This past Sunday presented the opportunity to attend a private viewing of a few of the original costumes designed by Catherine Martin for The Great Gatsby. Held at the Century Guild Gallery, the showing featured costumes, sketches and props from the film and was an opportunity for Art Deco Society of Los Angeles members to socialize in the gallery and admire the designs on display.
I know, I know. Many wouldn’t wish to view the designs even if given the opportunity because the advance promotional images haven’t presented the era in the most historically-accurate light. I, however, will jump on any opportunity to chat with friends and if it includes the ability to take a closer look for myself, my curiosity will win out every time.
There were only four actual costumes on display, so there wasn’t much of an opportunity to get up close and personal with a wide representation of the fashion from the film. They were from the wedding of Tom and Daisy, and included Tom and Daisy’s wedding attire, as well as Jordan’s and Mrs. Fay’s dresses.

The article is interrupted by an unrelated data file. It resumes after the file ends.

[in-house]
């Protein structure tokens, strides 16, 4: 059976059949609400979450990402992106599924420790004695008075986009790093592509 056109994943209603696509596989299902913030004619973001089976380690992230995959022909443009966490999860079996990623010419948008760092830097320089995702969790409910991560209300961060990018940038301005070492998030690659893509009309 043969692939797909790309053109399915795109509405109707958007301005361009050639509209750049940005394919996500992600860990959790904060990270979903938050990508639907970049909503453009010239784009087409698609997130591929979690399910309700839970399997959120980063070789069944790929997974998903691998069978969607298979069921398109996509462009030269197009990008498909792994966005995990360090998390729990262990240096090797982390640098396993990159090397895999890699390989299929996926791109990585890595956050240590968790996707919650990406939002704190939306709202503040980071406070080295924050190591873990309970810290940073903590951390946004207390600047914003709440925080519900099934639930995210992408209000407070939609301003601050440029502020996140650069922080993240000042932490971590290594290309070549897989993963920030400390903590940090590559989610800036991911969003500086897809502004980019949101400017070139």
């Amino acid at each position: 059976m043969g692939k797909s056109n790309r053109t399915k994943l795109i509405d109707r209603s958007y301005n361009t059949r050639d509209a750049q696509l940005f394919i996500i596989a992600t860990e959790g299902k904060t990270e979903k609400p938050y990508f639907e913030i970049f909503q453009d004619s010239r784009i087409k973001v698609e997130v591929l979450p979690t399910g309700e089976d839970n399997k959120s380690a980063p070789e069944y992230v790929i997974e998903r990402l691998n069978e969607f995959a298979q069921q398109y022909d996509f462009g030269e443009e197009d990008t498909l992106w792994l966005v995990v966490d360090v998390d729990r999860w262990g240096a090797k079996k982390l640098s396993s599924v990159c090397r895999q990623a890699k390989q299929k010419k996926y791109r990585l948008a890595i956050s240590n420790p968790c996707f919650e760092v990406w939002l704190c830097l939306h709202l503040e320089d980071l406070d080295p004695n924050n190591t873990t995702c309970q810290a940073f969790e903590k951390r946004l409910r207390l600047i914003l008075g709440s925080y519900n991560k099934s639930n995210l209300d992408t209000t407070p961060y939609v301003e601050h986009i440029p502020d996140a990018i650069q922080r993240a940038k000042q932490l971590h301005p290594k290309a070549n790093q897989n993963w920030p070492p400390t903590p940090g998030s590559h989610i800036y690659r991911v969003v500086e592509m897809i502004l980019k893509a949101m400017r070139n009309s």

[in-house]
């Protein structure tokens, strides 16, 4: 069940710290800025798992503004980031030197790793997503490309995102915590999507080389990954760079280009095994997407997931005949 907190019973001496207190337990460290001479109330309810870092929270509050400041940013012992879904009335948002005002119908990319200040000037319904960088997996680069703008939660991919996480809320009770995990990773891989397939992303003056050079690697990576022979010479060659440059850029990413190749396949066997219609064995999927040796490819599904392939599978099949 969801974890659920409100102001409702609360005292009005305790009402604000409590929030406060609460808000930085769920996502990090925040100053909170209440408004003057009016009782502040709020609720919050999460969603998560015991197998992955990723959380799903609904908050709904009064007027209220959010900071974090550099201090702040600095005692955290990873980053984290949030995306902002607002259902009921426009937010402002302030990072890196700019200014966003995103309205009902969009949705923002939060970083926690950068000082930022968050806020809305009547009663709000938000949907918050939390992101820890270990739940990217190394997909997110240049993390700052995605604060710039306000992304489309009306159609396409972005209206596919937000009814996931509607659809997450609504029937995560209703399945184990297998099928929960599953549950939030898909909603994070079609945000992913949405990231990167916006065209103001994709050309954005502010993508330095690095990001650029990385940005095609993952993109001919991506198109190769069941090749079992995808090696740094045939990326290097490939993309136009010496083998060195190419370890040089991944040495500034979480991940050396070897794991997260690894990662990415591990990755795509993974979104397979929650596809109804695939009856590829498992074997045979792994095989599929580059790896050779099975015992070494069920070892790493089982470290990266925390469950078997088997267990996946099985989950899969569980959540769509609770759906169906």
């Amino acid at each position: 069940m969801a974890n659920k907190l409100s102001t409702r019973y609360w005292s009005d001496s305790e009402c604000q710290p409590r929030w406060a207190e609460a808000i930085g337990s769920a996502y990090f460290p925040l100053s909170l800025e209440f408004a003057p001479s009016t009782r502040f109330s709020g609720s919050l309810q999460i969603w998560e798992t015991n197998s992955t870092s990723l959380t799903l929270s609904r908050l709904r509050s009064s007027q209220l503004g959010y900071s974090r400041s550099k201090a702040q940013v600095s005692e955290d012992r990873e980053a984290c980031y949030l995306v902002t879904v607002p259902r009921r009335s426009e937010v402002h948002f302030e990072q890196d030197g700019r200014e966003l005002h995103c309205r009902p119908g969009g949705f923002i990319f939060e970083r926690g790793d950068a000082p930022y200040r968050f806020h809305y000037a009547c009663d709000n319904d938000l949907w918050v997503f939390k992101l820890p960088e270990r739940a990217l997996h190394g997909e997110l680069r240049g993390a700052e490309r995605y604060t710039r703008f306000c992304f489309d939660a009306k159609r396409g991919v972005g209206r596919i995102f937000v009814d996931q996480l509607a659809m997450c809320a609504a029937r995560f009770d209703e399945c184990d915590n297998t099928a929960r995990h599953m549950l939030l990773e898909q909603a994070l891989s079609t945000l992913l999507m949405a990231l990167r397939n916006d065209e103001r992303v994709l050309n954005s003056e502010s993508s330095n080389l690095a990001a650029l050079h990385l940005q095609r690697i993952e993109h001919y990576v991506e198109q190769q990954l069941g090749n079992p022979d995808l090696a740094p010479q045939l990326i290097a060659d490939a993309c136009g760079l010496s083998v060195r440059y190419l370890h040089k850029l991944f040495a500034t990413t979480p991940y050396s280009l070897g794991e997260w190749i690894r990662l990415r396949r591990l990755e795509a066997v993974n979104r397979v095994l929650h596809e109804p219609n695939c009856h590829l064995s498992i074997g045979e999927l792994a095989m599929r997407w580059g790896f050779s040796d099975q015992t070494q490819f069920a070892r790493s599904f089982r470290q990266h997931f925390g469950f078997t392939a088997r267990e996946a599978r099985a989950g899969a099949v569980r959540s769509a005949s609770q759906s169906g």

I don’t claim to be an expert in ‘20s fashion design, unlike some of my friends, but I will say that in looking quickly at the fashions, they pass at first glance as generally resembling the era. I could nitpick, of course. The waistcoat was too long, the wedding robes de style resembled more of a ’50s prom dress. The sketches of some of the costumes reeked ‘30s glamour. However, I am trying to take my husband’s advice when I get into my analytical mode where I pick and take something apart until it is mangled and shredded in a heap at my feet with all of the life sucked out of it. Let the art flow. It is a movie for entertainment sake, not a documentary. And while I cannot testify to the quality of the movie, as it hasn’t been released yet, I can look at the fashions and at least say I don’t see fringe or boas. I know some had hoped and expected more authenticity, but to these inexpert eyes, it is a step in the right direction and I will say no more.
The exhibit also included sketches of fashions not on display and some of them we were allowed to photograph. Again, I’m trying not to shred the authenticity of the silhouettes. So, aren’t they artfully done?
A few props along the way to get a closer peek were also on display.
And I, well, I wore a little period dress of my own seen at the Queen Mary Art Deco Fest. I like how my finger wave ridges give me little lop-sided horns here.
Will I see the film? Yes. Will I enjoy it? Doubt it, as the book doesn’t appeal to me. However, the evening was lovely and I wanted to share with you the little close-up view I had of the film designs. I hope you enjoyed them, if nothing else, for curiosity’s sake.